[Editor’s note: This review may contain spoilers.]
Written by: Jon Rivera
Story by: Gerard Way & Jon Rivera
Art by: Michael Avon Oeming
Colors by: Nick Filardi
So, there are many, many, many concerns voiced about diversity in comics. However, that term means different things to different people. For many, it simply means the inclusion of female and not white characters and creators. For me, it includes married characters, parental characters and unique subject matter. I’ve mentioned before in my reviews of Young Animal Comics titles how they go above and beyond the basic concept of the title and address a secondary theme that is more universal than, for example, exploring worlds beneath the surface of the Earth.
Cave has lost his cybernetic eye to the Whisperer. And it’s not going well. In his mind he’s reliving the tale of when he saved Superman. It doesn’t turn out quite like he remembered. And when he does, he comes to, but not after he imagines a Super-save of himself by the Man of Steel that gives him the emotional and mental strength to return to the fight. When he does, he reunites with Chloe, and they prepare to face their next challenge together. But, they have returned to the surface world and it’s not exactly the same….
It should be no surprise that I find character to be one of the most significant aspects of storytelling. Cave Carson Has A Cybernetic Eye has been doing that since issue one, while at the same time breathing new life into a “Forgotten Hero” from DC’s past. With issue #7, the creative team gets to prove they know how to handle Superman as well as the regular cast. Inspirational. That’s about all you need to know to prove that they got Big Blue right. Michael Avon Oeming continues to provide dynamic layouts and expressive faces that keep the pace of the story as well as accentuate the character work by Jon Rivera and Gerard Way.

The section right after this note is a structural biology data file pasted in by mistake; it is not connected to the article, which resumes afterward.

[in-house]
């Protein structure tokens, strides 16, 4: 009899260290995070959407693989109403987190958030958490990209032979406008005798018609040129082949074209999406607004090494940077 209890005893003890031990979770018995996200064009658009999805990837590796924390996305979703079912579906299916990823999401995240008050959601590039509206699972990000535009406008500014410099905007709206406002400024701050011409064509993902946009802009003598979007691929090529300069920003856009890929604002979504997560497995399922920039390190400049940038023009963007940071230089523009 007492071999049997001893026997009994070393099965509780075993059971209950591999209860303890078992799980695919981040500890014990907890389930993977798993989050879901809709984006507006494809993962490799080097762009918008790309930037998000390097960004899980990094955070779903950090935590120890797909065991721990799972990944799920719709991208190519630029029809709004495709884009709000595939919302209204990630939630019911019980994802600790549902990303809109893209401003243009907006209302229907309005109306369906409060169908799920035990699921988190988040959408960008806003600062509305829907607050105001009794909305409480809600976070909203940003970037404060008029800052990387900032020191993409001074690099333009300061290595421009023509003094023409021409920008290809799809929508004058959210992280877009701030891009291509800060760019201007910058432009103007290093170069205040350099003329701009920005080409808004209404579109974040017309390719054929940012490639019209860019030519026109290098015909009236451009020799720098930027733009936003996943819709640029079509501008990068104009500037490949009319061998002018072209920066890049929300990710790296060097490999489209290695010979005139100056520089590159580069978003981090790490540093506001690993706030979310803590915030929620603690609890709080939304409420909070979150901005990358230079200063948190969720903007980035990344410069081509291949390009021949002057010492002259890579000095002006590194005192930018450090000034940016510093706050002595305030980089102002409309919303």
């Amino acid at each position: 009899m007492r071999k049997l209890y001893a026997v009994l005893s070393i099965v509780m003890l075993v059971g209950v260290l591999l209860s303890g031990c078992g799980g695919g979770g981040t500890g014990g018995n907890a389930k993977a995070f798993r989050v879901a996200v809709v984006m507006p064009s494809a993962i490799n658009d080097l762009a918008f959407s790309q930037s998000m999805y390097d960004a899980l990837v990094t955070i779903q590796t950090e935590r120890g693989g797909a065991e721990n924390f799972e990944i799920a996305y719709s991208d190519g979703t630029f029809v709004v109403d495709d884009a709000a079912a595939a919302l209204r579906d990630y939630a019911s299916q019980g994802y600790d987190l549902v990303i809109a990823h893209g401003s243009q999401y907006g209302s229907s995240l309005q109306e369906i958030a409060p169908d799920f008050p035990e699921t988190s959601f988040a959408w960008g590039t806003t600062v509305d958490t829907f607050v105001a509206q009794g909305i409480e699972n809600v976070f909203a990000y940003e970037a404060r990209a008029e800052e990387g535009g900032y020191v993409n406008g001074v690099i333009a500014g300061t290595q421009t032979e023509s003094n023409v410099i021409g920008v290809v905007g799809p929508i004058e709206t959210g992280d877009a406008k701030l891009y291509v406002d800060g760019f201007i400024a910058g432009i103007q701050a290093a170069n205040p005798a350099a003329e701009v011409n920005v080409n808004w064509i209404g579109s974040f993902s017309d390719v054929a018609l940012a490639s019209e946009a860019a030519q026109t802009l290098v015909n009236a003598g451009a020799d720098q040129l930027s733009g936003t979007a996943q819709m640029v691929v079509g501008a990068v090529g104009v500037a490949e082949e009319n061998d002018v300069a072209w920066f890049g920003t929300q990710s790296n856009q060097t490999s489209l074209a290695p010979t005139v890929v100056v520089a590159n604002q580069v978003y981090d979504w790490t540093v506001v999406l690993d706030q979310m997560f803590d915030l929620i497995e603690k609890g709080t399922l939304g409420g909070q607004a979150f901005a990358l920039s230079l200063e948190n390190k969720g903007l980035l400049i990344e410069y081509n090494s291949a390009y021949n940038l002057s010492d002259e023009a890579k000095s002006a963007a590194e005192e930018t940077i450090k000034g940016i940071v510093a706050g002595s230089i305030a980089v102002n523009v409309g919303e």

I won’t say this issue brought a tear to my eye, but it certainly made my heart skip a beat and tie into the love I have for my daughters. It’s this emotional quality that makes this title so great and important. When Cave is rescued by Superman and he heeds Superman’s counsel, it is possible to read this as a validation of humanity. We aren’t perfect, but there’s no doubt that Cave loves his daughter, Chloe and is willing to sacrifice himself to save her. Superman knows this, and he gives Cave the nudge he needs to overcome his own self-doubt.
The very fact that Superman shows up in this title is a great moment, not because Cave needs Superman to sell comics, but that it ties the title into the regular DC Universe. It helps expand the world and bring some perspective to both Cave and Superman.
If you don’t like good comics or emotional storytelling you won’t like this issue.
This issue truly lightened my heart. I’ve said it before, and it bears repeating, Cave Carson Has A Cybernetic Eye and all the Young Animal titles address universal themes while ostensibly being super-hero or science fiction tales. This is not simply comics or great storytelling, but true literature and art. To the uninitiated, don’t let the format fool you!